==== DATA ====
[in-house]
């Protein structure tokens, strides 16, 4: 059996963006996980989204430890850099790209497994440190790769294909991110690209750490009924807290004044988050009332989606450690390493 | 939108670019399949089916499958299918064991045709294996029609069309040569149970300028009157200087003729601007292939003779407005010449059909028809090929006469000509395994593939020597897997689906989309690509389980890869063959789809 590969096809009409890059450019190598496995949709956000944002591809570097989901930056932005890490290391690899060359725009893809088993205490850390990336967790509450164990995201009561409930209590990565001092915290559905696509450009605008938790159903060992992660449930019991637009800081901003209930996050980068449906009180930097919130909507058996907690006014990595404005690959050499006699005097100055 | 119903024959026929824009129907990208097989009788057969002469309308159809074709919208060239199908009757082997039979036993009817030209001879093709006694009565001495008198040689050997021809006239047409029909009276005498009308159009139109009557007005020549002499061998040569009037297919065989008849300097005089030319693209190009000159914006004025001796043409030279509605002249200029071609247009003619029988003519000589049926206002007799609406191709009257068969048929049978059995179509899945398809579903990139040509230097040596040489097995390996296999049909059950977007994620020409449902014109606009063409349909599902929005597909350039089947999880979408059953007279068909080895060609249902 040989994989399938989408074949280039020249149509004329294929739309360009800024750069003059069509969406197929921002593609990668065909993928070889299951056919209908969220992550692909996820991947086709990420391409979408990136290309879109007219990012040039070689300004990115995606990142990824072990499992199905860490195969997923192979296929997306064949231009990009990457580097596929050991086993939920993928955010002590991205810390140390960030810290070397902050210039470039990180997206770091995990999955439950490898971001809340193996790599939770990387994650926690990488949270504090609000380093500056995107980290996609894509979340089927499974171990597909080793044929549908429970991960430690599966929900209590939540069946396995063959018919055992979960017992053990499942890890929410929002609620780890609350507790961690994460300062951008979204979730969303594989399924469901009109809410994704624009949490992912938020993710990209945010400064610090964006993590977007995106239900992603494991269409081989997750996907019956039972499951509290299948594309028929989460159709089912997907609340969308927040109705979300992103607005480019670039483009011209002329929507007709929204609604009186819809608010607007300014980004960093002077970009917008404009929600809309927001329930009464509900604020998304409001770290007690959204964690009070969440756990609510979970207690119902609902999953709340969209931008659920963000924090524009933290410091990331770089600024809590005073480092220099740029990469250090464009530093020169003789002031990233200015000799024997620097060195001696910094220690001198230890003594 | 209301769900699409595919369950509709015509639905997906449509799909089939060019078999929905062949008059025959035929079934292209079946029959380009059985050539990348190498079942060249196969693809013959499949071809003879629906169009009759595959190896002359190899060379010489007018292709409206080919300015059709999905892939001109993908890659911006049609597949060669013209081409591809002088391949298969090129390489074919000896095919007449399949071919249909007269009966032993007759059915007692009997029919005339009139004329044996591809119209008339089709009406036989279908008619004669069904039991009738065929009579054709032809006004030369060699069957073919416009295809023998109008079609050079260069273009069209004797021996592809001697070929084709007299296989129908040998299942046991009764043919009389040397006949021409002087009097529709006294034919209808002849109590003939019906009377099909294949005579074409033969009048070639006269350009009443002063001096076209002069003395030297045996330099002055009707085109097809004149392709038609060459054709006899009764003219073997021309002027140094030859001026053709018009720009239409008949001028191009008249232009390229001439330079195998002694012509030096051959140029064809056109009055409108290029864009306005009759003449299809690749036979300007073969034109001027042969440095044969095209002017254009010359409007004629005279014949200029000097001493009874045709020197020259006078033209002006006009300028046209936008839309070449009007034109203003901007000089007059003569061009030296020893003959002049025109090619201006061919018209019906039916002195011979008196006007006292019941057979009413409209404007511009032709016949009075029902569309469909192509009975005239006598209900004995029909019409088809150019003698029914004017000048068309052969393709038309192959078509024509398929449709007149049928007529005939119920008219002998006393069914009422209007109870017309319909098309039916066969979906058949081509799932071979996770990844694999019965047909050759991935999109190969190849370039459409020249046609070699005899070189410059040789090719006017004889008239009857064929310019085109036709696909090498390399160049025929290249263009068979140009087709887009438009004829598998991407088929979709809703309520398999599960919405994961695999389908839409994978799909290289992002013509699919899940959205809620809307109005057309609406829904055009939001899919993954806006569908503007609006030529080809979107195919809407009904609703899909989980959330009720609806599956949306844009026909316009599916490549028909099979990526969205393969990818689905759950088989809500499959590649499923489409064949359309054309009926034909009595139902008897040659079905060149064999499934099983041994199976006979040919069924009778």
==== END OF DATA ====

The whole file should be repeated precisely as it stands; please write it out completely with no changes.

[in-house]
């Protein structure tokens, strides 16, 4: 059996963006996980989204430890850099790209497994440190790769294909991110690209750490009924807290004044988050009332989606450690390493 | 939108670019399949089916499958299918064991045709294996029609069309040569149970300028009157200087003729601007292939003779407005010449059909028809090929006469000509395994593939020597897997689906989309690509389980890869063959789809 590969096809009409890059450019190598496995949709956000944002591809570097989901930056932005890490290391690899060359725009893809088993205490850390990336967790509450164990995201009561409930209590990565001092915290559905696509450009605008938790159903060992992660449930019991637009800081901003209930996050980068449906009180930097919130909507058996907690006014990595404005690959050499006699005097100055 | 119903024959026929824009129907990208097989009788057969002469309308159809074709919208060239199908009757082997039979036993009817030209001879093709006694009565001495008198040689050997021809006239047409029909009276005498009308159009139109009557007005020549002499061998040569009037297919065989008849300097005089030319693209190009000159914006004025001796043409030279509605002249200029071609247009003619029988003519000589049926206002007799609406191709009257068969048929049978059995179509899945398809579903990139040509230097040596040489097995390996296999049909059950977007994620020409449902014109606009063409349909599902929005597909350039089947999880979408059953007279068909080895060609249902 040989994989399938989408074949280039020249149509004329294929739309360009800024750069003059069509969406197929921002593609990668065909993928070889299951056919209908969220992550692909996820991947086709990420391409979408990136290309879109007219990012040039070689300004990115995606990142990824072990499992199905860490195969997923192979296929997306064949231009990009990457580097596929050991086993939920993928955010002590991205810390140390960030810290070397902050210039470039990180997206770091995990999955439950490898971001809340193996790599939770990387994650926690990488949270504090609000380093500056995107980290996609894509979340089927499974171990597909080793044929549908429970991960430690599966929900209590939540069946396995063959018919055992979960017992053990499942890890929410929002609620780890609350507790961690994460300062951008979204979730969303594989399924469901009109809410994704624009949490992912938020993710990209945010400064610090964006993590977007995106239900992603494991269409081989997750996907019956039972499951509290299948594309028929989460159709089912997907609340969308927040109705979300992103607005480019670039483009011209002329929507007709929204609604009186819809608010607007300014980004960093002077970009917008404009929600809309927001329930009464509900604020998304409001770290007690959204964690009070969440756990609510979970207690119902609902999953709340969209931008659920963000924090524009933290410091990331770089600024809590005073480092220099740029990469250090464009530093020169003789002031990233200015000799024997620097060195001696910094220690001198230890003594 | 209301769900699409595919369950509709015509639905997906449509799909089939060019078999929905062949008059025959035929079934292209079946029959380009059985050539990348190498079942060249196969693809013959499949071809003879629906169009009759595959190896002359190899060379010489007018292709409206080919300015059709999905892939001109993908890659911006049609597949060669013209081409591809002088391949298969090129390489074919000896095919007449399949071919249909007269009966032993007759059915007692009997029919005339009139004329044996591809119209008339089709009406036989279908008619004669069904039991009738065929009579054709032809006004030369060699069957073919416009295809023998109008079609050079260069273009069209004797021996592809001697070929084709007299296989129908040998299942046991009764043919009389040397006949021409002087009097529709006294034919209808002849109590003939019906009377099909294949005579074409033969009048070639006269350009009443002063001096076209002069003395030297045996330099002055009707085109097809004149392709038609060459054709006899009764003219073997021309002027140094030859001026053709018009720009239409008949001028191009008249232009390229001439330079195998002694012509030096051959140029064809056109009055409108290029864009306005009759003449299809690749036979300007073969034109001027042969440095044969095209002017254009010359409007004629005279014949200029000097001493009874045709020197020259006078033209002006006009300028046209936008839309070449009007034109203003901007000089007059003569061009030296020893003959002049025109090619201006061919018209019906039916002195011979008196006007006292019941057979009413409209404007511009032709016949009075029902569309469909192509009975005239006598209900004995029909019409088809150019003698029914004017000048068309052969393709038309192959078509024509398929449709007149049928007529005939119920008219002998006393069914009422209007109870017309319909098309039916066969979906058949081509799932071979996770990844694999019965047909050759991935999109190969190849370039459409020249046609070699005899070189410059040789090719006017004889008239009857064929310019085109036709696909090498390399160049025929290249263009068979140009087709887009438009004829598998991407088929979709809703309520398999599960919405994961695999389908839409994978799909290289992002013509699919899940959205809620809307109005057309609406829904055009939001899919993954806006569908503007609006030529080809979107195919809407009904609703899909989980959330009720609806599956949306844009026909316009599916490549028909099979990526969205393969990818689905759950088989809500499959590649499923489409064949359309054309009926034909009595139902008897040659079905060149064999499934099983041994199976006979040919069924009778």